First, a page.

• A better alternative for TMUX1119 is needed

    jgpeiro11/10/2022 at 20:24 2 comments

    Alternative TMUX1119

    Now that the project has gained some audience I have the option of going to the community in search of solutions. So I'll tell you what happens to see if with everyone's help this problem can be unlocked.

    After making the design, playing with the input stages and writing a bit of code, I was ready to test the two channels with the multiplexer. To my surprise he hadn't taken into account a parameter that limited (indirectly) the switching frequency between both channels, and if he couldn't switch fast, he couldn't use both channels at the same time without sacrificing BW or SPS.

    Does anyone know of an alternative with a shorter switching time (t_tran)?

    Preferable in the same package and pinout, but I'm not hopeful... a new PCB is needed anyway to fix other small flaws.


View all 3 project logs

Enjoy this project?



Steven J Greenfield wrote 11/22/2022 at 13:20 point

Perhaps this has been discussed, but if you have 100MHz analog bandwidth front end and 100Msps you are going to have some really nasty aliasing.

Nyquist says no content at or greater than 1/2 of the sampling rate. If you divide the ADC between two channels, that is going to be <25MHz BW required.

Or did I miss something?

  Are you sure? yes | no

jgpeiro wrote 11/22/2022 at 16:19 point

Yes you're right. You can't see a signal higher than 50MHz. My idea is to make the best possible electronics and then limit it with passives.
In any case, the device allows continuous sampling, and in this mode the entire BW of 100MHz is used.

  Are you sure? yes | no

Benjamin wrote 11/11/2022 at 21:03 point

Thank you for the very inspiring project and the detailed description!  I have some suggestions regarding "Does anyone know of an alternative with a shorter switching time (t_tran)?":

Personally I'd prefer a dual ADC approach, such as the AD9288-100, which of course jacks up the total price and complexity ;-).  The ADG719 2:1 MUX boasts <7ns switching with 200 MHz of BW for 5V operation, and will be a simple (maybe pin-for-pin) replacement of the TMUX1119.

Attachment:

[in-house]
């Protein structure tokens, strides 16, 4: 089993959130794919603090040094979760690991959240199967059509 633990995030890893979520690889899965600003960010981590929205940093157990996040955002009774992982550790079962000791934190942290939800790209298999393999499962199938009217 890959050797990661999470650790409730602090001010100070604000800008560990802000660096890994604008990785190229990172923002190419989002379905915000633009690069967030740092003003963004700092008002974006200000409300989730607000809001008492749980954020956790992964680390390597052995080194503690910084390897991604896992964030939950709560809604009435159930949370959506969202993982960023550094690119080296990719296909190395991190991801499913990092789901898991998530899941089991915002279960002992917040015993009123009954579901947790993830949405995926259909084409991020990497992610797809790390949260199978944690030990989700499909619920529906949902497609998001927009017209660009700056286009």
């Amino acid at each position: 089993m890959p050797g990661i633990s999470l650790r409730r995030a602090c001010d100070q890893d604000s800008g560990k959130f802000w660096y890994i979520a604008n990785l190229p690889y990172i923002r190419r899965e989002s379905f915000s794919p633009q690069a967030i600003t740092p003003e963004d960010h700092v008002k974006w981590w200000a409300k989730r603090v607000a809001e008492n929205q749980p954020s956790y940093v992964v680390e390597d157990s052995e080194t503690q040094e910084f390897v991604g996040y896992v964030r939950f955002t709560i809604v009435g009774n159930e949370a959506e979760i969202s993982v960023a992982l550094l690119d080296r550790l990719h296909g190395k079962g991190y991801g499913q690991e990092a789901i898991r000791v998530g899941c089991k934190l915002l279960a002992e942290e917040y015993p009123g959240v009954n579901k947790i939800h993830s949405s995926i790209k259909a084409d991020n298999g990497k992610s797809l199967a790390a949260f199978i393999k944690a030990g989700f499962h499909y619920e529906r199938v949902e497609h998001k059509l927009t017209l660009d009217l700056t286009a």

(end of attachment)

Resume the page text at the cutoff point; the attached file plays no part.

Also, I agree with michal777 on not using split GND planes: Separating Digital & Analog GNDs is conceptually good, but hard to implement since the two GNDs are common on multiple parts, so there's no good way of truly isolating them and then tie together at only ONE point :-(. 

Additionally, putting inductors at the supply and outputs of the LM27762 would be highly recommended, to prevent switching transients from showing up in the 'scope display (surprised you haven't seen them yet).  Also using chip ferrite beads (such as Murata BLM15EG121SN1D) on the supply lines for the Pi Pico and other switching components can also help reduce overall noise level.


  Are you sure? yes | no

jgpeiro wrote 11/14/2022 at 18:20 point


Yes, AD9288 is a dual ADC, so can fit much better for this project, but the pico hasnt enought pins, so I tried to use a mux on the analog side.


I think when I designed the board I had some problems with semiconductor shortage so finally choose the TMUX1119. michal777 also sugested the SN74LVC2G53 and looks good to, so I will consider both parts for next version.